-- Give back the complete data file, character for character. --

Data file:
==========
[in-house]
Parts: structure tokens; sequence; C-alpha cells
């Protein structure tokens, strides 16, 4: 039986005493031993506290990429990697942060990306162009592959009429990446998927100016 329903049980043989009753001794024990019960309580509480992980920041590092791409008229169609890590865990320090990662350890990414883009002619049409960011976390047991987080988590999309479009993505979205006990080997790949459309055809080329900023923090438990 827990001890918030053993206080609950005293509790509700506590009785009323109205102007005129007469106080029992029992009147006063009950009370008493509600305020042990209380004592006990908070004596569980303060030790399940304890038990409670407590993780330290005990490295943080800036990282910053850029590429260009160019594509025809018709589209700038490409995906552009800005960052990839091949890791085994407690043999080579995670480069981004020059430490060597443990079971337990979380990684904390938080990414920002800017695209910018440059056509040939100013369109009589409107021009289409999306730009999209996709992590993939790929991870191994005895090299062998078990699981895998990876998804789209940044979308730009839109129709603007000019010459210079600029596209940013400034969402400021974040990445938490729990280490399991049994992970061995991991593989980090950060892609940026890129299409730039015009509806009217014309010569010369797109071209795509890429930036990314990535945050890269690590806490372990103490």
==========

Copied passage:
[in-house]
Parts: structure tokens; sequence; C-alpha cells
């Protein structure tokens, strides 16, 4: 039986005493031993506290990429990697942060990306162009592959009429990446998927100016 329903049980043989009753001794024990019960309580509480992980920041590092791409008229169609890590865990320090990662350890990414883009002619049409960011976390047991987080988590999309479009993505979205006990080997790949459309055809080329900023923090438990 827990001890918030053993206080609950005293509790509700506590009785009323109205102007005129007469106080029992029992009147006063009950009370008493509600305020042990209380004592006990908070004596569980303060030790399940304890038990409670407590993780330290005990490295943080800036990282910053850029590429260009160019594509025809018709589209700038490409995906552009800005960052990839091949890791085994407690043999080579995670480069981004020059430490060597443990079971337990979380990684904390938080990414920002800017695209910018440059056509040939100013369109009589409107021009289409999306730009999209996709992590993939790929991870191994005895090299062998078990699981895998990876998804789209940044979308730009839109129709603007000019010459210079600029596209940013400034969402400021974040990445938490729990280490399991049994992970061995991991593989980090950060892609940026890129299409730039015009509806009217014309010569010369797109071209795509890429930036990314990535945050890269690590806490372990103490």